Core Technology

Lightsense has developed a technology platform for a new generation of infrared sensors that are highly accurate, have long term stability and require low power so that they can be powered by energy harvesting. This technology platform can be used to make a variety of sensors for environmental analysis and monitoring, as well as health monitoring.

The core technology of Lightsense is a new class of MEMS (Micro Electro Mechanical System) devices combining proprietary thin film materials and silicon processing. This technology is used to produce high-performance components for infrared absorption spectroscopy, both single gas sensors and miniaturized full spectrum infrared spectrometers covering the mid-IR range from 2.5 µm up to 12 µm that can be used to analyze gases, liquids or solids.

Proprietary MEMS technology:  Lightsense IR MEMS chips incorporate unique and proprietary thin-film materials incorporated into devices produced with the same silicon processes used for microelectronics

Proprietary MEMS technology:  Lightsense IR MEMS chips incorporate unique and proprietary thin-film materials incorporated into devices produced with the same silicon processes used for microelectronics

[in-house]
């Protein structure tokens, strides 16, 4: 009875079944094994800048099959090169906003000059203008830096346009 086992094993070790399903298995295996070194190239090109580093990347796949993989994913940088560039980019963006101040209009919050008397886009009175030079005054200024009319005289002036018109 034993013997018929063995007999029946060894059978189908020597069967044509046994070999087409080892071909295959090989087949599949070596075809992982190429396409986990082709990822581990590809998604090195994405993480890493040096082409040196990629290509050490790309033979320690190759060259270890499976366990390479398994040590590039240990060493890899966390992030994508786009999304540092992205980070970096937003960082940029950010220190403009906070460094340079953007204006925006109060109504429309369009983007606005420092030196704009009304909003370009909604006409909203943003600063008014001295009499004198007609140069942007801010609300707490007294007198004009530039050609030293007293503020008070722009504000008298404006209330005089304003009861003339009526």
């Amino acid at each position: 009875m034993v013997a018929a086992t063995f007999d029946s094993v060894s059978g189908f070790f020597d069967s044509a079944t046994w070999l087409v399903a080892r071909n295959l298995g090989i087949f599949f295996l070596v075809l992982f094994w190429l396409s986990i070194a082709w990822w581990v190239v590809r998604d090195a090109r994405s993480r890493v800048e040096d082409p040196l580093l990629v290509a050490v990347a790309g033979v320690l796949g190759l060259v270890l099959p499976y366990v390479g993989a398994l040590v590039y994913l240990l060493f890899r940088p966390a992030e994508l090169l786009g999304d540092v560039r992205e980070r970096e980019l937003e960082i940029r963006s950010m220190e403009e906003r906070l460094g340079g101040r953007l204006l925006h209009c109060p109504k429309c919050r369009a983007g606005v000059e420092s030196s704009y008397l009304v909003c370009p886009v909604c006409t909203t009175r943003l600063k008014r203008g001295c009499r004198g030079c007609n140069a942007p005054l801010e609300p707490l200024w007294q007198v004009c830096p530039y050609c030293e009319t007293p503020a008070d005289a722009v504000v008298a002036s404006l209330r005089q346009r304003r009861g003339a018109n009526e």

IR sensor platform:  The same core MEMS technology can be applied to design gas detectors or full-spectrum analyzers (spectrometers)

IR sensor platform:  The same core MEMS technology can be applied to design gas detectors or full-spectrum analyzers (spectrometers)

All molecules have unique infrared “fingerprints” in the mid-IR range. This allows us to determine the composition of any liquid, solid or gas. IR detection combines a high degree of accuracy and sensitivity.

Absorption spectra for five gases in the mid-infrared region of he spectrum illustrate the fingerprint nature of the IR spectrum where different compounds can readily be distinguished by detecting one of a limited number of wavelengths

Absorption spectra for five gases in the mid-infrared region of he spectrum illustrate the fingerprint nature of the IR spectrum where different compounds can readily be distinguished by detecting one of a limited number of wavelengths